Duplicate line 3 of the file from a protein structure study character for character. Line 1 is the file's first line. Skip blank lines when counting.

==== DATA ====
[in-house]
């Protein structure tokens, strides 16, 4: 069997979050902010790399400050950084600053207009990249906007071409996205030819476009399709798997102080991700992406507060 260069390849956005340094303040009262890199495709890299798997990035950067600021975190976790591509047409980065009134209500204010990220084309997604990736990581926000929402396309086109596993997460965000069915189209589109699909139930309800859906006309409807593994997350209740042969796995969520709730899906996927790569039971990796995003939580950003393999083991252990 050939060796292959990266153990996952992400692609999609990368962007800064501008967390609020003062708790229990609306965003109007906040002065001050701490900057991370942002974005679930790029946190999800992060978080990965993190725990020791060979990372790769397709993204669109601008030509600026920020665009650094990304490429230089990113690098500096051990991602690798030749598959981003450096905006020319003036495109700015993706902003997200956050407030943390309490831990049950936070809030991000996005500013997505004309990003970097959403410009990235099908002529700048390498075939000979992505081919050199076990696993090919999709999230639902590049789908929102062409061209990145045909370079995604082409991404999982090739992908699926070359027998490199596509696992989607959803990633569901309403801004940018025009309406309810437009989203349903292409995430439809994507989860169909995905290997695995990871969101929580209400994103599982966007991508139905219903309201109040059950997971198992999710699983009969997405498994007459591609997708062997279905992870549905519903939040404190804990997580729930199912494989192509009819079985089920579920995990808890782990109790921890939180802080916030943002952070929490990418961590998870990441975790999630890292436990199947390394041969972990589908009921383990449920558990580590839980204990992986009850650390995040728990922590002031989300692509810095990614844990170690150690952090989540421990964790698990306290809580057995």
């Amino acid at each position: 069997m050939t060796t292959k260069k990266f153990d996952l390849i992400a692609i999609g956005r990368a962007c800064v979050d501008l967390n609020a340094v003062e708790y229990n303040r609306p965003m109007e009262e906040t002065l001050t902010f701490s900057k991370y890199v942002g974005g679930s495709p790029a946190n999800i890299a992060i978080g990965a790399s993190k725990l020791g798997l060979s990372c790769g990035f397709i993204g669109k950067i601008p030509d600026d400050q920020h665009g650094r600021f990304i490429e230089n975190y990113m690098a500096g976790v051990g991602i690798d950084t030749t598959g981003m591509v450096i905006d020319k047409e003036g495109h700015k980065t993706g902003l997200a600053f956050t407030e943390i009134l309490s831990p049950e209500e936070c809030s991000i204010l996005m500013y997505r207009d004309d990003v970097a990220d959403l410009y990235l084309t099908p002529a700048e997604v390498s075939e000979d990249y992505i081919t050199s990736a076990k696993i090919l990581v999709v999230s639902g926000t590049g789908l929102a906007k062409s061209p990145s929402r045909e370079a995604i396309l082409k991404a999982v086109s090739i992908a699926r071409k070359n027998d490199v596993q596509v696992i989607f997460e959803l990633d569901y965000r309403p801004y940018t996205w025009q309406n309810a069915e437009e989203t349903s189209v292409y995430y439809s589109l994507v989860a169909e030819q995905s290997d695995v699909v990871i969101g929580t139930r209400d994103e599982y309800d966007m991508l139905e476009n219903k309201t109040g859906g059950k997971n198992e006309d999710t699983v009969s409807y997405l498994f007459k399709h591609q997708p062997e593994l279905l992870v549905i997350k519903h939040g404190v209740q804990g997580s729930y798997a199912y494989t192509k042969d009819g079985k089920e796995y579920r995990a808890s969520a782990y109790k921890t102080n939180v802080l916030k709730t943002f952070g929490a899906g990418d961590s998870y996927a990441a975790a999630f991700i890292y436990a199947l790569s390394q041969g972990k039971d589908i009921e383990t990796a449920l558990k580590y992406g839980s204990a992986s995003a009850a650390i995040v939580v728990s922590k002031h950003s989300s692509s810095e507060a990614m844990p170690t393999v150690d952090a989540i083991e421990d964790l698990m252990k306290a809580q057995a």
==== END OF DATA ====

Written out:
């Amino acid at each position: 069997m050939t060796t292959k260069k990266f153990d996952l390849i992400a692609i999609g956005r990368a962007c800064v979050d501008l967390n609020a340094v003062e708790y229990n303040r609306p965003m109007e009262e906040t002065l001050t902010f701490s900057k991370y890199v942002g974005g679930s495709p790029a946190n999800i890299a992060i978080g990965a790399s993190k725990l020791g798997l060979s990372c790769g990035f397709i993204g669109k950067i601008p030509d600026d400050q920020h665009g650094r600021f990304i490429e230089n975190y990113m690098a500096g976790v051990g991602i690798d950084t030749t598959g981003m591509v450096i905006d020319k047409e003036g495109h700015k980065t993706g902003l997200a600053f956050t407030e943390i009134l309490s831990p049950e209500e936070c809030s991000i204010l996005m500013y997505r207009d004309d990003v970097a990220d959403l410009y990235l084309t099908p002529a700048e997604v390498s075939e000979d990249y992505i081919t050199s990736a076990k696993i090919l990581v999709v999230s639902g926000t590049g789908l929102a906007k062409s061209p990145s929402r045909e370079a995604i396309l082409k991404a999982v086109s090739i992908a699926r071409k070359n027998d490199v596993q596509v696992i989607f997460e959803l990633d569901y965000r309403p801004y940018t996205w025009q309406n309810a069915e437009e989203t349903s189209v292409y995430y439809s589109l994507v989860a169909e030819q995905s290997d695995v699909v990871i969101g929580t139930r209400d994103e599982y309800d966007m991508l139905e476009n219903k309201t109040g859906g059950k997971n198992e006309d999710t699983v009969s409807y997405l498994f007459k399709h591609q997708p062997e593994l279905l992870v549905i997350k519903h939040g404190v209740q804990g997580s729930y798997a199912y494989t192509k042969d009819g079985k089920e796995y579920r995990a808890s969520a782990y109790k921890t102080n939180v802080l916030k709730t943002f952070g929490a899906g990418d961590s998870y996927a990441a975790a999630f991700i890292y436990a199947l790569s390394q041969g972990k039971d589908i009921e383990t990796a449920l558990k580590y992406g839980s204990a992986s995003a009850a650390i995040v939580v728990s922590k002031h950003s989300s692509s810095e507060a990614m844990p170690t393999v150690d952090a989540i083991e421990d964790l698990m252990k306290a809580q057995a």